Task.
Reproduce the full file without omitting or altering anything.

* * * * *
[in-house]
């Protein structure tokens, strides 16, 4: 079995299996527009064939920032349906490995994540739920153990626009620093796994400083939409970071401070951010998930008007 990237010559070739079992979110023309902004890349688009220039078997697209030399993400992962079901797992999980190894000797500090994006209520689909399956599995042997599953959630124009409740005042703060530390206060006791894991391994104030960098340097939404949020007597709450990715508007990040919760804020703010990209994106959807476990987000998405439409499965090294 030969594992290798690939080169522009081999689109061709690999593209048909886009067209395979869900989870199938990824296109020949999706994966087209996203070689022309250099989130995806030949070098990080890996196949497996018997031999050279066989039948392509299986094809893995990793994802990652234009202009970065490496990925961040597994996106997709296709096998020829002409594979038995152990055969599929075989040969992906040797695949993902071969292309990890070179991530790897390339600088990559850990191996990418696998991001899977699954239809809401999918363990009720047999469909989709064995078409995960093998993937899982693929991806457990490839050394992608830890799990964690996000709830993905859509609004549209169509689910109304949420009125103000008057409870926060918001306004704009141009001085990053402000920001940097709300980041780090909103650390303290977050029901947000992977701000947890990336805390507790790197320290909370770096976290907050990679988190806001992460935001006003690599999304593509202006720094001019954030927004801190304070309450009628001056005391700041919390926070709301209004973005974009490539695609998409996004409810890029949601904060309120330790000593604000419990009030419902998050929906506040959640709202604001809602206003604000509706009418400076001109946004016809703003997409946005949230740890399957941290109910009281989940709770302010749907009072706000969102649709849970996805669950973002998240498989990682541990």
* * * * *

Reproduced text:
[in-house]
């Protein structure tokens, strides 16, 4: 079995299996527009064939920032349906490995994540739920153990626009620093796994400083939409970071401070951010998930008007 990237010559070739079992979110023309902004890349688009220039078997697209030399993400992962079901797992999980190894000797500090994006209520689909399956599995042997599953959630124009409740005042703060530390206060006791894991391994104030960098340097939404949020007597709450990715508007990040919760804020703010990209994106959807476990987000998405439409499965090294 030969594992290798690939080169522009081999689109061709690999593209048909886009067209395979869900989870199938990824296109020949999706994966087209996203070689022309250099989130995806030949070098990080890996196949497996018997031999050279066989039948392509299986094809893995990793994802990652234009202009970065490496990925961040597994996106997709296709096998020829002409594979038995152990055969599929075989040969992906040797695949993902071969292309990890070179991530790897390339600088990559850990191996990418696998991001899977699954239809809401999918363990009720047999469909989709064995078409995960093998993937899982693929991806457990490839050394992608830890799990964690996000709830993905859509609004549209169509689910109304949420009125103000008057409870926060918001306004704009141009001085990053402000920001940097709300980041780090909103650390303290977050029901947000992977701000947890990336805390507790790197320290909370770096976290907050990679988190806001992460935001006003690599999304593509202006720094001019954030927004801190304070309450009628001056005391700041919390926070709301209004973005974009490539695609998409996004409810890029949601904060309120330790000593604000419990009030419902998050929906506040959640709202604001809602206003604000509706009418400076001109946004016809703003997409946005949230740890399957941290109910009281989940709770302010749907009072706000969102649709849970996805669950973002998240498989990682541990």